I tell my children all the time that God gave us two ears and one mouth because we’re supposed to do twice as much listening as talking. Since I expect them to listen, I need to listen and not make snap judgments either.
We know we’re not perfect and don’t expect our children to be. In that sense, we need to be quick to show forgiveness. Showing it does not mean understanding your error but not walking through it.
The best way to do so is to take our kids in our arms, explain what our mistake was and ask for their forgiveness.
5. Give them a foundation
There needs to be a fixed point in all of our lives that we can depend on. Something to build on our lives on and a compass that guides us through life.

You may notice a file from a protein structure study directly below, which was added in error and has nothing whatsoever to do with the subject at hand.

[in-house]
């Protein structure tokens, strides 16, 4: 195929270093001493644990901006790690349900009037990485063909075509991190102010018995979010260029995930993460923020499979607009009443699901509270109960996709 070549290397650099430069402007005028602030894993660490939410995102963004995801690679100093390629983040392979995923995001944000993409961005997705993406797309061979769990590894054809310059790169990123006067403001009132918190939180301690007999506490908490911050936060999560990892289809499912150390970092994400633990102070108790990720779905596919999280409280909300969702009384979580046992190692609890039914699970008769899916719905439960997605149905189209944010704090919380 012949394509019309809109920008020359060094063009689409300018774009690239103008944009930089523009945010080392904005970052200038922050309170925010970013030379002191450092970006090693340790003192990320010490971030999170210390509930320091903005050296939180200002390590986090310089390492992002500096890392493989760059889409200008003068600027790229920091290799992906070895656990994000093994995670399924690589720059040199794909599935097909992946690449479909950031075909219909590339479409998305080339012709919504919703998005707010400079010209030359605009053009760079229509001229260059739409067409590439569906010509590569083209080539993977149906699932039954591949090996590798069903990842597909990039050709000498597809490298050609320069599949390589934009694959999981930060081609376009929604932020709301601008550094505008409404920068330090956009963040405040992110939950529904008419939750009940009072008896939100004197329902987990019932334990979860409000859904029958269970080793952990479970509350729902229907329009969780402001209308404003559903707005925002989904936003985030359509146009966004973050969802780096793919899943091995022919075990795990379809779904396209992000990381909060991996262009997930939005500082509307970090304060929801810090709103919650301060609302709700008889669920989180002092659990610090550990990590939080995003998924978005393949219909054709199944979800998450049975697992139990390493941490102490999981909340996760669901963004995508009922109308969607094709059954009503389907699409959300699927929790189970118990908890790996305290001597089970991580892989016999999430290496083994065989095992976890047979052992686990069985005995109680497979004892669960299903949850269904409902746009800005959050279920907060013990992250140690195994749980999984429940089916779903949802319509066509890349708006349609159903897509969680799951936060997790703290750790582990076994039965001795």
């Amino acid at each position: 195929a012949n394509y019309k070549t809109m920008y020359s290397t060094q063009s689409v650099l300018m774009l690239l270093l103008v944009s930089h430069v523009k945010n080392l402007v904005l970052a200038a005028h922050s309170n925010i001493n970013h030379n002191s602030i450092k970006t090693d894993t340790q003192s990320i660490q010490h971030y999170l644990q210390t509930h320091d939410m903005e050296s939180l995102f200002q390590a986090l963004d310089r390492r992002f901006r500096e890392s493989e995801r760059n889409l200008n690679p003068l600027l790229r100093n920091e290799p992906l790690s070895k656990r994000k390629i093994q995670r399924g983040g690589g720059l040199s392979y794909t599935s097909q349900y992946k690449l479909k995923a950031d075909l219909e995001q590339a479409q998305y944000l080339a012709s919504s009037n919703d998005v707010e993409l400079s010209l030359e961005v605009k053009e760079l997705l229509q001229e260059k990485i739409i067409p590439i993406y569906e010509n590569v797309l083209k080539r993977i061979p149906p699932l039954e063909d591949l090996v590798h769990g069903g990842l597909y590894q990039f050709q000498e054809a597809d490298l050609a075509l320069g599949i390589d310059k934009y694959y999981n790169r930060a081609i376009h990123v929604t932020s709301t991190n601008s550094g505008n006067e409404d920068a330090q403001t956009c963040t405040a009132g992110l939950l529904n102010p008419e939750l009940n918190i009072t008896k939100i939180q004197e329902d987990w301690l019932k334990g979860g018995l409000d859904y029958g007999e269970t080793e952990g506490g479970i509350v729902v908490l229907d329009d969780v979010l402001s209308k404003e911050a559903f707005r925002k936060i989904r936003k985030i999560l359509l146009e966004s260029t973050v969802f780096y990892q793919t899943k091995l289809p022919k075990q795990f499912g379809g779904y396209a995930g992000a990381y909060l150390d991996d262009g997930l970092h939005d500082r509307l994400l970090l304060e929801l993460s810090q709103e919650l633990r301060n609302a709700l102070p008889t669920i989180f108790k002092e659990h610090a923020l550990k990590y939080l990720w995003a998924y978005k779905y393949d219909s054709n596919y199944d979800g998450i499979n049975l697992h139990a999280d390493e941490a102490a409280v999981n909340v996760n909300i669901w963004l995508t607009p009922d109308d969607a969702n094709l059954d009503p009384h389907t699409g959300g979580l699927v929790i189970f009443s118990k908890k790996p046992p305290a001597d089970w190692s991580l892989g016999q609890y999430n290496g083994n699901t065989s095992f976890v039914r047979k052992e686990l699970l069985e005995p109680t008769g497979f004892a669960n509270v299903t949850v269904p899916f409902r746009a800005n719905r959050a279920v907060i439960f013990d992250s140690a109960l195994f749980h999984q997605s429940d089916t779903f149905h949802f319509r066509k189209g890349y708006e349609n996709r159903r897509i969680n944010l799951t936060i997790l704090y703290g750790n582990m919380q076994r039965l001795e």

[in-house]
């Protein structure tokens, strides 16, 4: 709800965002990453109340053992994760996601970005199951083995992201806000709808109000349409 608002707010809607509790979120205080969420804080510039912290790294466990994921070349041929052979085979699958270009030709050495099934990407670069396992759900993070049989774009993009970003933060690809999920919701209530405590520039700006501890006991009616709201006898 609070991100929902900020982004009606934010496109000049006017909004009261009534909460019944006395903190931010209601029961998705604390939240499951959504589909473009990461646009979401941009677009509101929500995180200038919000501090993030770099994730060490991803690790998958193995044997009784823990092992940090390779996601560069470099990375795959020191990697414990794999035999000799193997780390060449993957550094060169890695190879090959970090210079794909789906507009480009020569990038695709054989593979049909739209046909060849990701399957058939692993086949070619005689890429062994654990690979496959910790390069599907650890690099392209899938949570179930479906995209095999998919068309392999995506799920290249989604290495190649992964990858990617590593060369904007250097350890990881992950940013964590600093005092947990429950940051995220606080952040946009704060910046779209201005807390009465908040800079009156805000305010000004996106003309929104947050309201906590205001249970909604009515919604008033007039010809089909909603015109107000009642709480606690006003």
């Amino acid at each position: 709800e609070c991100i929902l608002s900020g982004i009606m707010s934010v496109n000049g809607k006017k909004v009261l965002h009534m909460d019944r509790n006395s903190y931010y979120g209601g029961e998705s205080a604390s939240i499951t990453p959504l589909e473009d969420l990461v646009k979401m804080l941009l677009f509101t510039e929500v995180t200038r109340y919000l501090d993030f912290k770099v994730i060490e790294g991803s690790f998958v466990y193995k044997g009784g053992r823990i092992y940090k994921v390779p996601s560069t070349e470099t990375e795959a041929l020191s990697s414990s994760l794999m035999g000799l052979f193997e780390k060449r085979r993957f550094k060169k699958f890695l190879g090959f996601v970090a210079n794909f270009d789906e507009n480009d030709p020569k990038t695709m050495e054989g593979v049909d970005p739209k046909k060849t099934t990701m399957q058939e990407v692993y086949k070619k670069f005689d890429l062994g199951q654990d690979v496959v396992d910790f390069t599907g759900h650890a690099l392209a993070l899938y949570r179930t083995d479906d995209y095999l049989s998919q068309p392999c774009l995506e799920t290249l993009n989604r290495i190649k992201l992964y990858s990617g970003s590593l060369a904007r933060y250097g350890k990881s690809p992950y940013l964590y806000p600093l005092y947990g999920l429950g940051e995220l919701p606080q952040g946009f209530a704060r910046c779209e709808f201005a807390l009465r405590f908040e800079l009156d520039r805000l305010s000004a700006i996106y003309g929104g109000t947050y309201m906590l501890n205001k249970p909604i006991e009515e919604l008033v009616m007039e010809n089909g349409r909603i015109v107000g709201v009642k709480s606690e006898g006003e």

If we aren’t fulfilling this, we’re doing them a disservice. Building our lives upon an immovable force provides stability, security, and safety. We need to give them God as a foundation.
Of course, it’s up to every person to choose their own path but if we’ve at least given them an understanding of Him, then when it’s time for them to decide for themselves, they’ll know who they can depend on.
Dr. Tim Clinton promotes that “Every child needs and deserves at least one person who is crazy about them.”Every child needs and deserves at least one person who is crazy about them. Click To Tweet
Are you crazy about your kids?
If so, are you showing them that you are by following these methods? Leave the “what if” behind and incorporate these strategies into your family and see the difference it can make.
What about you? Have you faced times when your kids sought to escape? Have you tried these or other methods?
Comment below and share!